Real Cases in Real Estate by Andrea Lee Negroni, Esq. – July 25th, 2011 Update

Real Cases in Real Estate by Andrea Lee Negroni, Esq. – July 25th, 2011 Update

Real Cases in Real Estate is a weekly update on real estate law, with legal principles illustrated and explained by lawsuits from around the country. The topics are wide-ranging for appeal to a broad spectrum of readers including lawyers, homeowners, investors and the general public. Andrea Lee Negroni, a Washington DC attorney and legal writer with 25 years of experience in financial services and mortgage law, contributes the case summaries.

Followers of Real Cases in Real Estate will learn and be entertained by lawsuits involving nuisance, trespass, zoning violations, deed restrictions, title insurance, public utilities, mechanics liens, construction defects, adverse possession, foreclosure and eviction, divorce and marital property rights, tenants' rights, and more. Real Cases in Real Estate uncovers the unpredictable, amusing, and sometimes outrageous disputes between next-door neighbors, contractors and homeowners, condo boards and residents, real estate brokers and homebuyers, and zoning administrators and developers.

Each fully cited case summary highlights the essential law of the case and explains the principal legal theories and concepts relevant to the outcome. Plain language treatment makes Real Cases in Real Estate accessible to lawyers and laymen alike.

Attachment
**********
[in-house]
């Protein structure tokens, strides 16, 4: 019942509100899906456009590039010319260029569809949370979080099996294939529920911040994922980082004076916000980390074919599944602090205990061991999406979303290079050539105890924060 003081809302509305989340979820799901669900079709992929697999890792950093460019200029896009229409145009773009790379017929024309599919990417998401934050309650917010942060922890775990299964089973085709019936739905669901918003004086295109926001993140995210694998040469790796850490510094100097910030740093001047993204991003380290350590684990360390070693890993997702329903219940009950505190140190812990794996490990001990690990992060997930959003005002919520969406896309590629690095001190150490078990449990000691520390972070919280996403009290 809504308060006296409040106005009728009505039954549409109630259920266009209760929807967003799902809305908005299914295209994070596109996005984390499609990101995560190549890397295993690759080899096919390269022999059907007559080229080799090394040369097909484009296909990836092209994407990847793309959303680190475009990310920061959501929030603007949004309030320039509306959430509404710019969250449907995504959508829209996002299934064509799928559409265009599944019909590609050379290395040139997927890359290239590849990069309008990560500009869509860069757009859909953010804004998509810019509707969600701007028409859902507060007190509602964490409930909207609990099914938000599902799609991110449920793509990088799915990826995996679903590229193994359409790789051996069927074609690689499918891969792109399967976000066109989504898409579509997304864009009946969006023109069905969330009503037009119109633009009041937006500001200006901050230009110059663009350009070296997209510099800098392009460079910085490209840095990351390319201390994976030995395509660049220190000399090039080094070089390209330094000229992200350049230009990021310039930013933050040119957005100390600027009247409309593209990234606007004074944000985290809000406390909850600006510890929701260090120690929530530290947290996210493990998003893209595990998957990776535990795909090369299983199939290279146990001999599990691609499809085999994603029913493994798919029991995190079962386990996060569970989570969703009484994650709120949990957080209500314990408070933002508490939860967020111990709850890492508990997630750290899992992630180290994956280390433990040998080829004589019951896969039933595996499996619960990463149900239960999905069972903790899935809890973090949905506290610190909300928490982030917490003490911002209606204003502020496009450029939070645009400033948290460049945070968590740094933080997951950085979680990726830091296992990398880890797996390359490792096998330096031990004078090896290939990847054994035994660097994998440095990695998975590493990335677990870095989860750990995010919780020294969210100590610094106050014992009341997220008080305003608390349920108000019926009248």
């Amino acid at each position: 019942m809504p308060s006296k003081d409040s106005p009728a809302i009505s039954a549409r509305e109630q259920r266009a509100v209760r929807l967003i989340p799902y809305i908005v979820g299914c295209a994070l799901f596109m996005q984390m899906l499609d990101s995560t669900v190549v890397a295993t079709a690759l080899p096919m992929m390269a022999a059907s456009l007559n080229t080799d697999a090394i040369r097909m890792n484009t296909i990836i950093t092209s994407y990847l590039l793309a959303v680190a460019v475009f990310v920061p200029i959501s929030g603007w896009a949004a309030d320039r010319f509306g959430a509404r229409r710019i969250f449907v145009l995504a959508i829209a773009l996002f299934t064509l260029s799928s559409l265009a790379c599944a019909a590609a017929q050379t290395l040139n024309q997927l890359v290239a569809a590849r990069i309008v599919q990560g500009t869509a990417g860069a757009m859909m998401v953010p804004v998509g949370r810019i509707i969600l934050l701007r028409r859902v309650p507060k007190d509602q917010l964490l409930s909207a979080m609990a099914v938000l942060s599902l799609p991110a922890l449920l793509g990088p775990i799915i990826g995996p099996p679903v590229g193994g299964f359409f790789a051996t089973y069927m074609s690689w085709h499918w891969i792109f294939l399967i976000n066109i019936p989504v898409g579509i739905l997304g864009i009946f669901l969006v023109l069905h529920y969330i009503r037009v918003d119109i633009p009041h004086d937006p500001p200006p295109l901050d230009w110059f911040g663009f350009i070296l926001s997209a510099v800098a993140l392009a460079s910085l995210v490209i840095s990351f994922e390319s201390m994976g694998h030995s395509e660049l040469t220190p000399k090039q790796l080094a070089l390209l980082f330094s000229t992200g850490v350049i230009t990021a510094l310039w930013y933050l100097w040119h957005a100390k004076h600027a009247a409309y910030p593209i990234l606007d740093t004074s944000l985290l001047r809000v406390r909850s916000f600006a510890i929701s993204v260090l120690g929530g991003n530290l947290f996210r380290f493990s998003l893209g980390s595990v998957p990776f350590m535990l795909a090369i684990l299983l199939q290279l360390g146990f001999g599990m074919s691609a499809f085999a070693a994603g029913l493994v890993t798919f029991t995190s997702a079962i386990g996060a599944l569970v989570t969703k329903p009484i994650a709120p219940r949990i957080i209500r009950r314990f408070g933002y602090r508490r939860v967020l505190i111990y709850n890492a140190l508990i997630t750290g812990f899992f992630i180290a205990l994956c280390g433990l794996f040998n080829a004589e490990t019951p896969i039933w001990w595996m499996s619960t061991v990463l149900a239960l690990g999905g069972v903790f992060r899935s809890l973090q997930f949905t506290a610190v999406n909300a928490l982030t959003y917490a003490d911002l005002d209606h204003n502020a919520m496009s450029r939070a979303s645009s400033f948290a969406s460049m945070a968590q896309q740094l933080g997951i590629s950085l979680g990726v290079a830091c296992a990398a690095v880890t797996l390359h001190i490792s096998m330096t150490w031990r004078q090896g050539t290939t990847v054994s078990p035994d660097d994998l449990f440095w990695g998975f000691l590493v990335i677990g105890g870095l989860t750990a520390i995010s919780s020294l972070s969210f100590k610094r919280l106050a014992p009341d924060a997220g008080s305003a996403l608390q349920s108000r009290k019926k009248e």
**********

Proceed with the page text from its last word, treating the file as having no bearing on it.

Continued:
Whether you follow real estate law professionally or as a hobby, you'll find something new and useful every week in Real Cases in Real Estate.

Updates for the Week of July 25th, 2011

New York Apartment Manager is Not Liable to Tenant for Damage to Personal Property Resulting From Bedbug Infestation.

James Joseph sued the managing agent of his apartment building in a New York small claims court, claiming he lost $5,000 worth of personal property as the result of an infestation of bedbugs in his apartment. The court awarded Joseph $3,342 in damages; the manager appealed.

The Supreme Court reversed the award, because "in an action based on a landlord's breach of the implied warranty of habitability, consequential damages, such as for property damage, are not recoverable" in New York. Moreover, the tenant sued the manager, not the building owner.

The New York Multiple Dwelling Law requires the owner of a multiple dwelling to keep the lot, roofs, yards, courts, passages, and alleys free from vermin, dirt, filth, garbage, and any "other thing or matter dangerous to life or health." While the court does not discuss whether bedbugs are dangerous to life or health, most people would agree they are "vermin." However, the interior of an apartment doesn't easily fit into the definition of "lot, roofs, yards, courts, passages and alleys." 

The appellate court found that the tenant had not provided enough evidence that the manager failed to act with diligence after his complaints about the bedbugs, and reversed the award to the tenant with instructions to dismiss the case.

Joseph v. Apartment Mgt. Assoc., LLC, 2011 N.Y. Misc. LEXIS 836 (N.Y. App. Term 2011) [enhanced version available to subscribers]

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